Marc Filippino
But she says the rise of fintech companies is not happening across the continent. This only happens in certain places.

Topsy Kola-Oyeneyin
A lot of the volumes and a lot of the activity is really focused on three or four locations in terms of hot spots, isn’t it? It’s Nigeria, it’s South Africa, it’s Kenya, it’s Egypt, maybe more and more Ghana. It was motivated by a number of factors, increasing smartphone penetration, pressure from regulators for financial inclusion. And they created a bunch of different license categories that got innovators into the space. And then also a new technology which has enabled small players, small start-ups to reach the market very quickly and launch innovative products.

Marc Filippino
So far, four African start-ups have achieved unicorn status. This means that they are valued at over a billion dollars. Three are fintech groups, one is an Egyptian payments platform called Fawry. The others are Flutterwave and Interswitch, which have operations in Nigeria. The point is, most successful African start-ups are backed by foreign investors. There aren’t many African venture capital firms, and few rich African entrepreneurs are willing to invest their money in start-ups.

Topsy Kola-Oyeneyin
A lot of entrepreneurs with some sort of significant investment capacity tend to be older. They grew up in a generation where the traditional kind of business is they understand, they understand the economy, they understand the dynamics. A lot of these start-ups are just starting out, they’re not profitable. You see the numbers go up, but you can’t see the profits, which is something they can’t quite correlate with, right? We’re talking about reviews and it’s just not something they’re used to.

Marc Filippino
So right now the best way for African start-ups to be successful is to find foreign investment. But in the long run, FT’s Africa editor David Pilling says it’s not ideal.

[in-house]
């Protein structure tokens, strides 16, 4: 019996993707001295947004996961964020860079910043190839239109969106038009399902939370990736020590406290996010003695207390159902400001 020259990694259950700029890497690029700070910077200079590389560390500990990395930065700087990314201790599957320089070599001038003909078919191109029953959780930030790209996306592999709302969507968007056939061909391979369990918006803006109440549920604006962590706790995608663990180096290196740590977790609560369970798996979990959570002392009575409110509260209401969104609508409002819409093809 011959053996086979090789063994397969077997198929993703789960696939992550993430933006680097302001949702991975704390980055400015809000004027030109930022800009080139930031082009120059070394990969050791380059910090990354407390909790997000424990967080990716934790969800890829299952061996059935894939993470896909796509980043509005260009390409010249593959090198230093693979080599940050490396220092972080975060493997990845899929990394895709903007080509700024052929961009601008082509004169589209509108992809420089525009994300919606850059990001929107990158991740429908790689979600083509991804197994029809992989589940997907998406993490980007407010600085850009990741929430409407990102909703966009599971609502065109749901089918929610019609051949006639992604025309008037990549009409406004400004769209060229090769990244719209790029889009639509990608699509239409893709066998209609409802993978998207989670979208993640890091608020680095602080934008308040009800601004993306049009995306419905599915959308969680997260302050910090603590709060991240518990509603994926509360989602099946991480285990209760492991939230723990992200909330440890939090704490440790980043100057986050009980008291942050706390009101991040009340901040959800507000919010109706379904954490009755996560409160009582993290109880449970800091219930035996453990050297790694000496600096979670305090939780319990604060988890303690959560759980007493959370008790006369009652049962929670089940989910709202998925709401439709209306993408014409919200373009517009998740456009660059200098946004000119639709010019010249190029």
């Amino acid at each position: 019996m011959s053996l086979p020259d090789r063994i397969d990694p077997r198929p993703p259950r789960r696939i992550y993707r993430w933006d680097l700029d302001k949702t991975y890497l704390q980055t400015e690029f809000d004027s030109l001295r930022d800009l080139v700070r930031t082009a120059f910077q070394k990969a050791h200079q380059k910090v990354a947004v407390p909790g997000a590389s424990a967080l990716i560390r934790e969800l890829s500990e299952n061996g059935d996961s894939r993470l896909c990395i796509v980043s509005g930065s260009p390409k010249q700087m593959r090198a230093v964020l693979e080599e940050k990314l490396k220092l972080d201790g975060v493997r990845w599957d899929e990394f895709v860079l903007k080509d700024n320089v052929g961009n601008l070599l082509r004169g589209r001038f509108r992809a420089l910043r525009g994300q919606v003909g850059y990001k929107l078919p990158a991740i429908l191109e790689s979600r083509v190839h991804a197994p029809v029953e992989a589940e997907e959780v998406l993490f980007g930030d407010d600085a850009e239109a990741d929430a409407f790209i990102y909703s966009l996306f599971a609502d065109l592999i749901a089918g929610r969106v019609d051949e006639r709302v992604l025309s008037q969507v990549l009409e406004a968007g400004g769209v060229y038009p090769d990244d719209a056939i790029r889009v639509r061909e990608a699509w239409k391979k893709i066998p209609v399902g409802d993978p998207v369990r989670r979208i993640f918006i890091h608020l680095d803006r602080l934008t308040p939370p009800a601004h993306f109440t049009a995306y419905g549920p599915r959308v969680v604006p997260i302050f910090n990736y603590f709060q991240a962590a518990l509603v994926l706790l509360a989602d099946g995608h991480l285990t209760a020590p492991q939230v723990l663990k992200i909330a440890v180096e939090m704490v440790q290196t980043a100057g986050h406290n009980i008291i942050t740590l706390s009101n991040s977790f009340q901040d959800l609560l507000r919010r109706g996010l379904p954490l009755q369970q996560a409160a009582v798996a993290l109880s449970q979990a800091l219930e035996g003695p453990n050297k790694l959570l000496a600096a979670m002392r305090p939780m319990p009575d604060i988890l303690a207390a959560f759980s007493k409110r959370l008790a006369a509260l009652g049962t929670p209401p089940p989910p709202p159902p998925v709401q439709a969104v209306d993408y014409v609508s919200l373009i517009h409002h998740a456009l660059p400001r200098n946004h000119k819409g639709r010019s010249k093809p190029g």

David Pilling
And after all, if it’s really some kind of big phenomenon, it’s going to start driving some African economies and transforming some African economies, surely one of the things we would want is African ownership. We wouldn’t really want all of these companies to end up being subsidiaries of foreign companies. I think foreign capital is absolutely welcome. But in addition, why not more African capital too?

Marc Filippino
Topsy Kola-Oyeneyin has some ideas on what it will take to bring more African capital to African start-ups.

Topsy Kola-Oyeneyin
I think what it takes for domestic capital to flow is just more success stories. This is an area that many traditional entrepreneurs, traditional businesses do not understand, to which they are exposed. And as they see more success, they will be more willing to invest there.

Marc Filippino
It’s Topsy Kola-Oyeneyin, partner at McKinsey in Lagos and David Pilling from FT in London.

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Before we left, there was a development in a story that we told you about earlier this week. This is the battle for the takeover of the British inhaler company Vectura. The group with the highest bid was Philip Morris International, maker of Marlboro cigarettes. Yes, there is irony in a cigarette company buying an inhaler company and there has even been some backlash. Philip Morris has insisted that Vectura is part of his strategy to go beyond nicotine and Vectura’s board seems to agree with that. He said yesterday he would back Philip Morris’ $ 1 billion bid over a lower bid from private equity group Carlyle. From now on, the shareholders of Vectura only have to approve the takeover.

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You can read more about all of these stories at FT.com. This has been your daily FT News briefing. Be sure to come back next week for the latest business news. The FT News Briefing is produced by Fiona Symon and me, Marc Filippino, our editors, Jess Smith, with help this week from Gavin Kallman, Michael Bruning, Zoe Han and Persis Love. Our theme song is from Metaphor Music. I’ll be off work next week and a little bit the following week while I’m on vacation. However, we will have great hosts to replace me. I’ll be back on August 24th.